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artist support programme (ASP) alumni: Jacklam Ho Tsz-yeung

photo by South Ho

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Jacklam Ho Tsz-yeung (b.1990) is a sound artist, sound designer, and mixing engineer. He graduated from Hong Kong Academy of Performing Arts in 2012, majoring in sound design. He uses sound creation in different roles, as seen in theatre sound design, independent film music and sound mixing, animation sound effects, music arrangement, etc.

In terms of his personal work, he explores the relationship and interaction between sound, and space based on sound, uses different sound sources to create unique soundscapes in the space, and gives unique listening experiences in the work.

Jacklam Ho Tsz-yeung was supported by soundpocket’s Artist Support Programme 2012–13.

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Interview excerpt:

8.6.2021 (Tue) | 5:30pm
Fu Lee Loy Shopping Centre, Hong Kong

photo by Wong Ka-wing

◎ “daydreaming”, a work shown in ‘10 Years of ASP’

soundpocket: Tell us more about your work “daydreaming” in ‘10 Years of ASP’.

Jacklam: I have wanted to create this work for a very long time. The polaroids were always on my table so I was constantly reminded that I should work on this. However, there never seemed to be the best time and place to work on the piece until I was told about the ‘10 Years of ASP’ exhibition. This was exactly the right moment for me to work on “daydreaming” because it was the fifth year of my observation period following my cancer diagnosis – there is some thinking that if a cancer patient does not have a relapse within five years, the condition will be much more stable. Though it was about three months before reaching the five-year period, I think the time had come to create this work.

soundpocket: How did you present the artwork? This was the first time that you used photographs in your work, and you included sounds too. Can you please share your ideas on this?

Jacklam: I think this is rather specific to me. When I started thinking about how I should showcase the polaroids, I thought it would be a great idea to show every single photo that I took. In terms of the way to present the work, this was what I spent most of my time pondering. This was indeed the first time I showed photos in my work, and there was a lot more to handle than I thought – from how to frame the photos, how to tell the story, and the position of each polaroid.

photo by Wong Ka-wing

The reason why I used an acrylic block for framing the polaroids was that I wanted to imitate the display boards that are commonly seen in hospitals. It was to create this kind of atmosphere, like in the hospital. I do not show any images from the hospital itself, but you can connect them with things that are related to the hospital. I stayed in the hospital for almost two weeks when I was undergoing surgery; I could barely walk, or if I could, the farthest I could reach was into the corridor. That was where I could see these glass frames, with their posters, and thank-you cards for the doctors and nurses. These glass frames left a remarkable impression on me during my stay in the hospital, and this is the reason why I combined the two [the transparent block and the polaroids].

You might wonder why I did not go for a regular wooden frame for the polaroids. The wooden frame could definitely show off my polaroids, but it could not connect with my experience in the hospital. This is why I decided to present the polaroids in this way.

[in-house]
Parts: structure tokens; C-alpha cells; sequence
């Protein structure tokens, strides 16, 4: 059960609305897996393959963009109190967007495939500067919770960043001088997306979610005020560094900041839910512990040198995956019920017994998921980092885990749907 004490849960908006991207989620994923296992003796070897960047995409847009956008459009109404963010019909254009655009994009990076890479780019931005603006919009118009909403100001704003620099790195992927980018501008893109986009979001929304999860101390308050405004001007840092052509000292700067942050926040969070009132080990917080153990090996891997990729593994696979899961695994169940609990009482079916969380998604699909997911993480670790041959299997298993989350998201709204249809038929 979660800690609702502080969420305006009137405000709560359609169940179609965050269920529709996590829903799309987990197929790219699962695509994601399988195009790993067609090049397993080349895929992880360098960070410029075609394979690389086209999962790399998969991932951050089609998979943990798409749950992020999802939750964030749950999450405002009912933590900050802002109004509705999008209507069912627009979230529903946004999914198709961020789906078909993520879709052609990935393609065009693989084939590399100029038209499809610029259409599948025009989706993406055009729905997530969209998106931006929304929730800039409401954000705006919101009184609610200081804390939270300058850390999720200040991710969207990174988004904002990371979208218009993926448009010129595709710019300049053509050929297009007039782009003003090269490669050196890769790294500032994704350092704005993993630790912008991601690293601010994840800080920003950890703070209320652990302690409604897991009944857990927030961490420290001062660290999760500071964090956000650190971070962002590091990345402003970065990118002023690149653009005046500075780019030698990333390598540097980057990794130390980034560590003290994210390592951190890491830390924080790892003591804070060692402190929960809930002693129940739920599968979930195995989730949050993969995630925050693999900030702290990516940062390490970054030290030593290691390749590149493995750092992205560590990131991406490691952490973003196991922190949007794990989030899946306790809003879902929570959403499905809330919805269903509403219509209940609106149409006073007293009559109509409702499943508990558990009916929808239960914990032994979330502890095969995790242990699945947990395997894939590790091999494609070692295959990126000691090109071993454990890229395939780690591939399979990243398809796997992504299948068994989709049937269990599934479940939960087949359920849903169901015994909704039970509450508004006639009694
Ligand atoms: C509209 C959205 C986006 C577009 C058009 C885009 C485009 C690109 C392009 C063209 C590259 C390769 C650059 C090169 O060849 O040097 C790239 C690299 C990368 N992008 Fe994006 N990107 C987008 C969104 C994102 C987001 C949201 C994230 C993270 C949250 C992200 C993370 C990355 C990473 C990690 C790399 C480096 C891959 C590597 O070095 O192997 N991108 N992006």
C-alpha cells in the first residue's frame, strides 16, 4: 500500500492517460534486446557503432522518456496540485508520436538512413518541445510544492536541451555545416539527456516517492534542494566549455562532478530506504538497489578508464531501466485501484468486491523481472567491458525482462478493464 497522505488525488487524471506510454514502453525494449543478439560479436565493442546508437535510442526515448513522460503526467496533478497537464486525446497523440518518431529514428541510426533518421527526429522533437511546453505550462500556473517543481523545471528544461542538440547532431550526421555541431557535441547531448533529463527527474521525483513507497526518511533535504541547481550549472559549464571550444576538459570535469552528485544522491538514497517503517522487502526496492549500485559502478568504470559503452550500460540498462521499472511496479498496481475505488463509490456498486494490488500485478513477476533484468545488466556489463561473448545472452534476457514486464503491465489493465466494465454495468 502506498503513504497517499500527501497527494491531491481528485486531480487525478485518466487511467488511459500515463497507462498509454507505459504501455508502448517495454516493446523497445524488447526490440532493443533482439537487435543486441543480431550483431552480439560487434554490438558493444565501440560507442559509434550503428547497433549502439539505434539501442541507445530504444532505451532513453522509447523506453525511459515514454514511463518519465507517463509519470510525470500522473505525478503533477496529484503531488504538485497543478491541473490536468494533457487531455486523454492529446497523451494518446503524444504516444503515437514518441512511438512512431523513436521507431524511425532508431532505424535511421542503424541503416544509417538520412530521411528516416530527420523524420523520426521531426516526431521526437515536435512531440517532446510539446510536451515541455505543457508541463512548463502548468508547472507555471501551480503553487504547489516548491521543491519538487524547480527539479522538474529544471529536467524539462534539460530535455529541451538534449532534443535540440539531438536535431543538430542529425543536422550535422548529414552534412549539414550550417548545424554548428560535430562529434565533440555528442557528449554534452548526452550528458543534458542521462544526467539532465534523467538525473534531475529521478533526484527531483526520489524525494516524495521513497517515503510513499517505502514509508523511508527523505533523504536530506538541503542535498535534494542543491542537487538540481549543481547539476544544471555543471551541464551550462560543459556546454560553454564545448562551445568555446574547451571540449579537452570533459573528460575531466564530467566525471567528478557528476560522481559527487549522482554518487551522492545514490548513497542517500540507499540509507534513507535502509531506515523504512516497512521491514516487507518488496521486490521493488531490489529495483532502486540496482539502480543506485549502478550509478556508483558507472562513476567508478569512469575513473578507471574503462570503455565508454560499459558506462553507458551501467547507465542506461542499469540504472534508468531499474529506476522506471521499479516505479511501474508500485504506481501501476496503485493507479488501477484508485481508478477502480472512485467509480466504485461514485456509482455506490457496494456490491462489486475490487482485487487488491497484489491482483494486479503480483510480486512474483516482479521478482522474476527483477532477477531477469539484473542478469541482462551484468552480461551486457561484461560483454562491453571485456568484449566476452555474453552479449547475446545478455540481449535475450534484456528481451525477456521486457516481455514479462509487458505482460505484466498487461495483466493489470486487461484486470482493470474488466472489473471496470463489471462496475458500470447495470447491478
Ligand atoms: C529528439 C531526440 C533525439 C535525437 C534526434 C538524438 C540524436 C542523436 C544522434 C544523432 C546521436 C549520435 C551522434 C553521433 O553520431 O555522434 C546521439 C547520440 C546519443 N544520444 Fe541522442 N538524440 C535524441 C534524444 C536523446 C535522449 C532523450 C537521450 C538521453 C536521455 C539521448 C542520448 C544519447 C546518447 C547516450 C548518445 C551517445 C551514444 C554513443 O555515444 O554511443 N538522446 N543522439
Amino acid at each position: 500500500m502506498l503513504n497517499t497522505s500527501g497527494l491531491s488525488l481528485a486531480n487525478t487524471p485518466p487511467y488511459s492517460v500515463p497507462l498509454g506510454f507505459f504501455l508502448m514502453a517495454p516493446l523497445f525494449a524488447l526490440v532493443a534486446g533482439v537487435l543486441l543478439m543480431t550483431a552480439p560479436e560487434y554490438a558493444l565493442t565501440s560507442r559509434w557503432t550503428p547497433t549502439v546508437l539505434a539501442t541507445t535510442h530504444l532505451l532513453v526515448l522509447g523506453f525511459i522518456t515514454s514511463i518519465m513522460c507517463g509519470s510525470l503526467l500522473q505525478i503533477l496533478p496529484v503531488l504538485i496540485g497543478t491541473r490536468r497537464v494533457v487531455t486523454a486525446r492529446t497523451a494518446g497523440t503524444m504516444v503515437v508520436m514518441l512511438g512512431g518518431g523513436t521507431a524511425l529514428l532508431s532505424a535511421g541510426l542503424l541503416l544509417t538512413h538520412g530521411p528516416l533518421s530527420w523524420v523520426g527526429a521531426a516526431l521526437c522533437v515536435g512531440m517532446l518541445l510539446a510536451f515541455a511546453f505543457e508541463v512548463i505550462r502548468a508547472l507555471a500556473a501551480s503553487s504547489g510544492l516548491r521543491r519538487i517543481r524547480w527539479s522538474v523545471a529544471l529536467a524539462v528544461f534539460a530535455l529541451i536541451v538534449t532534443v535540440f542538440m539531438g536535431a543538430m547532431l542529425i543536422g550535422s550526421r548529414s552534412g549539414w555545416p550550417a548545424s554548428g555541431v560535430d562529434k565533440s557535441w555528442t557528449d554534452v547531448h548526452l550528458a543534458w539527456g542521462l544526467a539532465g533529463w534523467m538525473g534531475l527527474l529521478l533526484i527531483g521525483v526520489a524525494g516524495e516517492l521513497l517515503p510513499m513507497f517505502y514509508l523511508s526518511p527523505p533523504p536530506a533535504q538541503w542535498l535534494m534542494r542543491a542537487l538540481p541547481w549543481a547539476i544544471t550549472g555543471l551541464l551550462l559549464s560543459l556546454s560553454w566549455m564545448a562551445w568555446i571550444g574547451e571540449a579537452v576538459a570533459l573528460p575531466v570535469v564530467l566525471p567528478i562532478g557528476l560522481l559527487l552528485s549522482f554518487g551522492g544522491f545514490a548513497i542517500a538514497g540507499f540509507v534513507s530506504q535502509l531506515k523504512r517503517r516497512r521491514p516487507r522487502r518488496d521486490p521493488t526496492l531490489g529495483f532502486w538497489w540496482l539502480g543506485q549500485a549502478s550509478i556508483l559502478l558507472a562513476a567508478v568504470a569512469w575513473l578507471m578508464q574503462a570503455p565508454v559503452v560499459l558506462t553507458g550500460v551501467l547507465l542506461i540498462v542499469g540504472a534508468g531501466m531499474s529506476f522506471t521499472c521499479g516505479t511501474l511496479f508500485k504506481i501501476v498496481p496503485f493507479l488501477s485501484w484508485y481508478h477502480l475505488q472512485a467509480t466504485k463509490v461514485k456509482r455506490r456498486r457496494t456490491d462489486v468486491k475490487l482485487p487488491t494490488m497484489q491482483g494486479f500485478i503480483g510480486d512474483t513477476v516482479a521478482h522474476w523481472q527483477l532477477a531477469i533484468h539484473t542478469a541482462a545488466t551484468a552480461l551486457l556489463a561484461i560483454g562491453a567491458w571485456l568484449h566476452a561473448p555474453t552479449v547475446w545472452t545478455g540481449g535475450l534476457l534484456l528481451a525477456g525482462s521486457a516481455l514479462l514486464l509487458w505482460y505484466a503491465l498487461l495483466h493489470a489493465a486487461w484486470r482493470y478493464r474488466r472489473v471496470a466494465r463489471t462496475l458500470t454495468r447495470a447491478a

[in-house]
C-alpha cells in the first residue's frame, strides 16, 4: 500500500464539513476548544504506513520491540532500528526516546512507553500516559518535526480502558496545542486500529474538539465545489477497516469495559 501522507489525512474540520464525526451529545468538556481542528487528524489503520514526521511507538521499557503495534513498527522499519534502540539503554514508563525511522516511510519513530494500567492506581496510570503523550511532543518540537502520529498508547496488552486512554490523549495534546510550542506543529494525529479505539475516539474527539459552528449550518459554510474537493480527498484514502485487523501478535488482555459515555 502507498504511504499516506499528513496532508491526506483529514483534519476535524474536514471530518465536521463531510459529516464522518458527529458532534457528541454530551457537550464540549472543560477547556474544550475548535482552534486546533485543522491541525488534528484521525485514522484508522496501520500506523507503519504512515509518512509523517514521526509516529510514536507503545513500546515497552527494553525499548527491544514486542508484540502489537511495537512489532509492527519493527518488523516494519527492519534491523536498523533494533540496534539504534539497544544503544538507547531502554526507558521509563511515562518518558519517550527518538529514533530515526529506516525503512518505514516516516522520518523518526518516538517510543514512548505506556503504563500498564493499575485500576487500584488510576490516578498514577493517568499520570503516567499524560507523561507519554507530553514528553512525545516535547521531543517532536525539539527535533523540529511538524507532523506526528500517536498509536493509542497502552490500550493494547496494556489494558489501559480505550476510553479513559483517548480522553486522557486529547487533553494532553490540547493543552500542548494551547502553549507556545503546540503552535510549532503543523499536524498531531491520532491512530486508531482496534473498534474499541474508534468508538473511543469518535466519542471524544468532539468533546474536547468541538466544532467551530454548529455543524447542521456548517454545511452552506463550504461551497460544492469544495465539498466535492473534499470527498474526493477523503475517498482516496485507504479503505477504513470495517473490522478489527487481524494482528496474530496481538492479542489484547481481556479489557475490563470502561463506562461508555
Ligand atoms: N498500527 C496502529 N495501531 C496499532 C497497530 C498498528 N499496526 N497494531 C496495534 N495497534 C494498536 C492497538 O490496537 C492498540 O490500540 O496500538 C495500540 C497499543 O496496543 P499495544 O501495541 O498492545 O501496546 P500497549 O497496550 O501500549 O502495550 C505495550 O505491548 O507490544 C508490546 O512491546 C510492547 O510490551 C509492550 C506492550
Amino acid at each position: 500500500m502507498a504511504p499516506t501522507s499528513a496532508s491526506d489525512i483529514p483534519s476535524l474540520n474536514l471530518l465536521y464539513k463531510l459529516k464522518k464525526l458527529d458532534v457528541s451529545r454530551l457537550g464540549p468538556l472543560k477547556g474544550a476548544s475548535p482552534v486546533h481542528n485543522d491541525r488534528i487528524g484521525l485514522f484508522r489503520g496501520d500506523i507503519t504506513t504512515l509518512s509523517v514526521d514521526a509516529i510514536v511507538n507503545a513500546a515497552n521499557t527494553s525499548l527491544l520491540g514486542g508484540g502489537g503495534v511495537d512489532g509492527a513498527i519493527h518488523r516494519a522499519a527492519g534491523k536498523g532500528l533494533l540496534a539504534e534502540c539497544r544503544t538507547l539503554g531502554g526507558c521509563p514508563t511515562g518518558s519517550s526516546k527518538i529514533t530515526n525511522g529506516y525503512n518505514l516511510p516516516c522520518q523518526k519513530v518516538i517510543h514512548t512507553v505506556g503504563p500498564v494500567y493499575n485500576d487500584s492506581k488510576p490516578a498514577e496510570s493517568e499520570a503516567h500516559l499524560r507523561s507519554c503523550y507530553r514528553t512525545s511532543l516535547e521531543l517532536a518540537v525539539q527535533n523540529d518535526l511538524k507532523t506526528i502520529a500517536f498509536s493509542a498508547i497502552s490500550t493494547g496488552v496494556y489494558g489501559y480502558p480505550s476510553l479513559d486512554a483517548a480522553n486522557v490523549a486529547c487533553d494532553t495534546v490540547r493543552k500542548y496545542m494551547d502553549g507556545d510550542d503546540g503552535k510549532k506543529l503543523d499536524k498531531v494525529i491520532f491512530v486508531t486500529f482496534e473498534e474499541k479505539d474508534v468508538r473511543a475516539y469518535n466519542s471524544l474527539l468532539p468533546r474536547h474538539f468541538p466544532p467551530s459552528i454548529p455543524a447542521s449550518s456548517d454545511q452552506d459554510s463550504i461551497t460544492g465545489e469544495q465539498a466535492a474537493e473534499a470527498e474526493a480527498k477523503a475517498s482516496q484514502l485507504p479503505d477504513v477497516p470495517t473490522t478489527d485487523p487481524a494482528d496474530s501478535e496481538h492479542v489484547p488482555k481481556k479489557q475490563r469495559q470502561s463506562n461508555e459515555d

Also, I used a resonance speaker in this work because I have been exploring the potential of speakers in various mediums. When I was studying, I was required to present the “best” quality of sound. The sounds had to be “real” and “sweet” or reach a certain professional level. After I learned about resonance speakers, it triggered me to conduct experiments with them. They did not have to have “perfect” sound quality, nor the “most accurate” pitch. After the speaker comes into contact with different materials, the reflected sound is also so different. This is also the reason why I did not use ordinary speakers here. About the sound source, it was a song that I would listen to when I went for Radiotherapy. I do not want to play the whole track directly, so I tried to edit it, to make it vague [unrecognizable], and at the same time, I tried to make the whole track retrospective, as if dating back some moments. I also edited the track to create the vibe that I would like to present in the exhibition.

photo by Wong Ka-wing

soundpocket: So you edited the track to make the sound vague (or unrecognizable) in this work. What about the polaroids, the experience, or the memory – did you try to make them vague?

Jacklam: I can never present the memory as it is. In “daydreaming”, the polaroids cannot directly show the process of me going to the hospital, or my feelings about this journey. It is more about presenting my status during that period of time, which was already something very vague.

soundpocket: You have mentioned about making a photography book about this. Are you working on it? What is your plan?

Jacklam: I still want to produce this. Because I am afraid that the colours of the polaroids will fade, I will save a digital scan of all of them. For the photography book itself, I do not have the urge to make it right at this moment. As the polaroids have already been shown in the exhibition, I will for sure take a series of photos for the sake of documentation first. Next, I will consider the publication of the book. I will have to write about the journey, but I am not ready yet; at the same time, my memory of it is also fading, so it might be a bit “inaccurate”. I am not very sure about this.